You'll notice I started writing this post on Saturday evening and just came back to it now.
Aww, Saturday morning sweetness. They have no idea what happened in Newtown yesterday. No idea that other little kids, just like them, were murdered inside their classrooms less than 60 miles away from here. I wish they never had to know these things. I wish I never had to know these things.
I heard about the shooting rampage Friday afternoon through Facebook messages on my phone. People kept referencing a tragedy in Connecticut, so I pulled up an article that reported several shot, two confirmed dead. I gasped and then put my phone away and played with Ollie. It was hard not to tune into the live coverage, but I was hanging out with itty bitty eyes and ears. Later that night I found out about all the fatalities.
It's horrible. It's maddening. It's something I can't really wrap my brain around, nor would I expect my child to. Tom and I are super aware of what we watch -- and discuss -- in front of our brood. We don't turn on the News at home while the kids are awake. Our local tri-state coverage (NY, NJ, CT) is chock full of crime stories on a regular day. Children simply don't need to see it. Buby is sweet, sensitive and empathetic. He feels everything and always points to the good in others. Bleu is curious, smart and detail-oriented, but she has a tendency to over think, focus on the negative, and worry enough for all of us. We generally keep the television off Monday through Friday, at least until after the babes are asleep in their cozy nests. (Don't feel too bad for them. They get their Curious George and Strawberry Shortcake on the weekends while we wait for the oven timer to ding.)
I went to bed agonizing about the shooter. I wondered about his mom, his dad, his brother, and WHAT could have happened in his life to bring him to this point. If I thought too much about all those six and seven year olds I would be sick. It hits too close to home. I imagine that's how everyone (from a distance) felt as this horror unfolded. Confused and heartbroken. Grateful. Worried. Sick and tired. It's devastating to think how life as we know it can change in an instant. How there are plans (in this world that involve our babies) that we don't make ourselves. My daughter thrives on predictability and routine, as I'm sure do most of the students at Sandy Hook Elementary. I keep thinking that nothing about their lives now will feel predictable or routine, and my heart aches for them as they start to navigate their way to a new normal.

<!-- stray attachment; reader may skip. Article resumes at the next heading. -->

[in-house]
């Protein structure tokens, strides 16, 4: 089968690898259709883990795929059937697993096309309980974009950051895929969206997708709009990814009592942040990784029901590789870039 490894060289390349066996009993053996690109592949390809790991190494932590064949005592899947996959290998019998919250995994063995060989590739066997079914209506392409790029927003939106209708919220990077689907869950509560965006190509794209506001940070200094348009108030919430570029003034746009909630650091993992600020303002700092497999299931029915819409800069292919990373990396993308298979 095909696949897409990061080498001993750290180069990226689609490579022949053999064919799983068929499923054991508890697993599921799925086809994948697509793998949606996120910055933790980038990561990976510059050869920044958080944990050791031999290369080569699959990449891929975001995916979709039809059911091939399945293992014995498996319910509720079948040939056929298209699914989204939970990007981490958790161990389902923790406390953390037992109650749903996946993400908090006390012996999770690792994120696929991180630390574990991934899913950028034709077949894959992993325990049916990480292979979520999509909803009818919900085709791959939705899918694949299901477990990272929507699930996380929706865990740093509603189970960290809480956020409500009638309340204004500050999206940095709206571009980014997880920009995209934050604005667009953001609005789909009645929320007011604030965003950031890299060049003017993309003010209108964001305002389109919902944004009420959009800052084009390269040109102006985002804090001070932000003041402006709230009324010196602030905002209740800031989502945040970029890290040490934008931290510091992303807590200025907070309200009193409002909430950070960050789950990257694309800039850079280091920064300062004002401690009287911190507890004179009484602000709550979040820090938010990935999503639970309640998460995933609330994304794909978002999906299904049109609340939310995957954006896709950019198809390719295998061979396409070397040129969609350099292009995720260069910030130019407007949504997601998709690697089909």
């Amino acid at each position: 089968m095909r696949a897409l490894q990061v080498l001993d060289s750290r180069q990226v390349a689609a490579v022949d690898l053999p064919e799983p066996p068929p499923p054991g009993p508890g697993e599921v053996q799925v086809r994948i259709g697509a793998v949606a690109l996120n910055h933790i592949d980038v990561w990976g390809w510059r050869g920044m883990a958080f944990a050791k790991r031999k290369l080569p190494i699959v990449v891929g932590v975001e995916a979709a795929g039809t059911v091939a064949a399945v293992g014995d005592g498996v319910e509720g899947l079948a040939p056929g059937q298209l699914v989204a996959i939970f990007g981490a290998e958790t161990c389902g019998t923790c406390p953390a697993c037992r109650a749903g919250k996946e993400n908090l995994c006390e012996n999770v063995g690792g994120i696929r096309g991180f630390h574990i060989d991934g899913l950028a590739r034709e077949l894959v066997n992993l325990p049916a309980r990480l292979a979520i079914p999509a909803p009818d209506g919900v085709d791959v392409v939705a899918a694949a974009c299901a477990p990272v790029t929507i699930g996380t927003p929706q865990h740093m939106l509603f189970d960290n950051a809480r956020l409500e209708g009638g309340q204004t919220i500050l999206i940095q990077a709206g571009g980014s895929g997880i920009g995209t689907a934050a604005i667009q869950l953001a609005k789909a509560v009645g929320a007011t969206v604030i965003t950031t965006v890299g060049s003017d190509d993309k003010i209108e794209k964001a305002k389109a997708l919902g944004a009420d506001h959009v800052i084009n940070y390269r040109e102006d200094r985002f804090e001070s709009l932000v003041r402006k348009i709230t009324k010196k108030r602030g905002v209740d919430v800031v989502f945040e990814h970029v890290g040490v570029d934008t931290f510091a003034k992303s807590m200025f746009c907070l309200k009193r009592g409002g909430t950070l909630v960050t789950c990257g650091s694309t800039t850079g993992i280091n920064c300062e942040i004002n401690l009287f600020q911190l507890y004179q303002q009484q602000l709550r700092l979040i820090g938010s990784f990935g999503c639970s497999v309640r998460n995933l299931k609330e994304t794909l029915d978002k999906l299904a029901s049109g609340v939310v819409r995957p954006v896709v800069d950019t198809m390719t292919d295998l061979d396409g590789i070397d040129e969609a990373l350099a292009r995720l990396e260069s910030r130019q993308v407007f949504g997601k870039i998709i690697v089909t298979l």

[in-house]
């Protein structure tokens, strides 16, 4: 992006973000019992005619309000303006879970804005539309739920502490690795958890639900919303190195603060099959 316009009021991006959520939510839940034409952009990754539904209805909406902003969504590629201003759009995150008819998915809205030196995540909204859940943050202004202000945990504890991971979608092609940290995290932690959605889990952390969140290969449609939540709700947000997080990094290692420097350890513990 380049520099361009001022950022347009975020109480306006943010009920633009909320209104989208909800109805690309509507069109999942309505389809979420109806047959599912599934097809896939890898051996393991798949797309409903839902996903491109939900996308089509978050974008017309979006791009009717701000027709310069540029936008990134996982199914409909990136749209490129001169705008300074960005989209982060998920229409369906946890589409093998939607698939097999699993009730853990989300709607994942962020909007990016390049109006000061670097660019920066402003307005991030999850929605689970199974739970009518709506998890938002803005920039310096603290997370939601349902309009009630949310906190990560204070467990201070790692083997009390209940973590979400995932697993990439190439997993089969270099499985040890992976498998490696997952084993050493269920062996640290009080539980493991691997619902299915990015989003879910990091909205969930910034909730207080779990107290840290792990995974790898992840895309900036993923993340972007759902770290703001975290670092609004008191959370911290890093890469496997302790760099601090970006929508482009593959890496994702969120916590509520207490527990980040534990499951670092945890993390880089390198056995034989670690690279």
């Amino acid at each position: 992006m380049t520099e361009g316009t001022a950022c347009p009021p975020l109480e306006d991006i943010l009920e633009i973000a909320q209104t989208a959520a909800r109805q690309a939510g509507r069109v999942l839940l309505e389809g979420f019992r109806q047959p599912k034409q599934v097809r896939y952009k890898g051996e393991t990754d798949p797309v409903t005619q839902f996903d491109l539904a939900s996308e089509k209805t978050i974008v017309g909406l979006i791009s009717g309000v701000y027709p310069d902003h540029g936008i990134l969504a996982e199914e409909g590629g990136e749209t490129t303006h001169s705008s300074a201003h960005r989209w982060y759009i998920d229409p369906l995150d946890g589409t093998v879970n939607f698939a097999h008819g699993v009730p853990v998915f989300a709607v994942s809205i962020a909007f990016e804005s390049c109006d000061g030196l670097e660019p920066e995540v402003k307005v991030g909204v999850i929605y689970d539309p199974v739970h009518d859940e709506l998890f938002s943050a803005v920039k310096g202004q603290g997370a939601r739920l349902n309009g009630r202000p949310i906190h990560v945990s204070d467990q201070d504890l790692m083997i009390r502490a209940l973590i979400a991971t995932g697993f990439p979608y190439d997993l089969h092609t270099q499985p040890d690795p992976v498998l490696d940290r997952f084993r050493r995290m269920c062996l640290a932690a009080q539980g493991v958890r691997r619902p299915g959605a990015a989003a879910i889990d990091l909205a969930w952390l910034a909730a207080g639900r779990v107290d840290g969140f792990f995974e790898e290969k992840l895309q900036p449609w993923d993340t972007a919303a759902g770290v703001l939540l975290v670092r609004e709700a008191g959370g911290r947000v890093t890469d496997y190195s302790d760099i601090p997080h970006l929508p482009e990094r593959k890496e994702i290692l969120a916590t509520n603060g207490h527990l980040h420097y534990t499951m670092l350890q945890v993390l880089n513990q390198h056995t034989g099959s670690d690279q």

Sunday afternoon Buby overheard someone else mention "school shooting" and immediately asked me about it. I had to tell him and his sister the absolute basics... "there was an incident at a school far far away... kids were hurt... and people all over are very sad about it." Buby responded, "was it a bad guy?" I said, "yes." He said, "did he have a g-u-n?" (Note: Buby spells this word, because in his mind it's sort of like the "h" word, the "s" word, and the "u" word.) I said, "yes." Bleu was not paying attention, and that seemed to be enough of an explanation for Buby. I prayed that his older classmates wouldn't discuss the details of it the following day, either during school or in Academics Club afterwards. Luckily they did not.
Bleu certainly doesn't need a reason to feel unsafe in her daily environment. When we do someday decide to expose our children to nightly news -- unfiltered by us -- I will try to remember the Mr. Rogers quote. It's a nice sentiment. Still, I wish they never had to know these things happen. Violence is a horrible thing to know, whatever age you are.